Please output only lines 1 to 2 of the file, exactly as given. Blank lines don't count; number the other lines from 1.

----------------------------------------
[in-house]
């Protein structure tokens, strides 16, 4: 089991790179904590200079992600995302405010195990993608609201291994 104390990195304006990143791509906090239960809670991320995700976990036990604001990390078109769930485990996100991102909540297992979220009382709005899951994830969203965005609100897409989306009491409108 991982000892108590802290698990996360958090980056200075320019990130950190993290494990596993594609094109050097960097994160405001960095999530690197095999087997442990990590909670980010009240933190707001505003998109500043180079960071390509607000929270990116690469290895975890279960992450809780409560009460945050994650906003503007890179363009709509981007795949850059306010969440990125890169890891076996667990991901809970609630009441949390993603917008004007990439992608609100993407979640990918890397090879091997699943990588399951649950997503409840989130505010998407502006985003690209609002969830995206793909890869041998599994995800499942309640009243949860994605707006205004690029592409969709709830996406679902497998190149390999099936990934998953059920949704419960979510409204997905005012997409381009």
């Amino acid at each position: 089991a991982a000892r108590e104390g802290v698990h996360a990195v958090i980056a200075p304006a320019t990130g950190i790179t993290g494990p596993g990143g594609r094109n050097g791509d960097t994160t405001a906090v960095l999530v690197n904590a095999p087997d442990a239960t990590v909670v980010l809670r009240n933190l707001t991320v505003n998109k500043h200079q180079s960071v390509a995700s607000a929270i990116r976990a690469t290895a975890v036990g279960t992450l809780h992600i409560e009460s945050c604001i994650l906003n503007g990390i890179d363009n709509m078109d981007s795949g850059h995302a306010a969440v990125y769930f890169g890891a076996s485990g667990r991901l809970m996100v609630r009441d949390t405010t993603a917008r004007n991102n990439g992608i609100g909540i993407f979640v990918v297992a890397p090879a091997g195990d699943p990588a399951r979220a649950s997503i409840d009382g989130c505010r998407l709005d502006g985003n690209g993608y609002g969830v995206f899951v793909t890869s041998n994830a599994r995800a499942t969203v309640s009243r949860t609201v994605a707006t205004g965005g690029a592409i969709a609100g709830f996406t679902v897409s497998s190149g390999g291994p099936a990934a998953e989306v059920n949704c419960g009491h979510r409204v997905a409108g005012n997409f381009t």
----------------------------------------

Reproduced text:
[in-house]
């Protein structure tokens, strides 16, 4: 089991790179904590200079992600995302405010195990993608609201291994 104390990195304006990143791509906090239960809670991320995700976990036990604001990390078109769930485990996100991102909540297992979220009382709005899951994830969203965005609100897409989306009491409108 991982000892108590802290698990996360958090980056200075320019990130950190993290494990596993594609094109050097960097994160405001960095999530690197095999087997442990990590909670980010009240933190707001505003998109500043180079960071390509607000929270990116690469290895975890279960992450809780409560009460945050994650906003503007890179363009709509981007795949850059306010969440990125890169890891076996667990991901809970609630009441949390993603917008004007990439992608609100993407979640990918890397090879091997699943990588399951649950997503409840989130505010998407502006985003690209609002969830995206793909890869041998599994995800499942309640009243949860994605707006205004690029592409969709709830996406679902497998190149390999099936990934998953059920949704419960979510409204997905005012997409381009």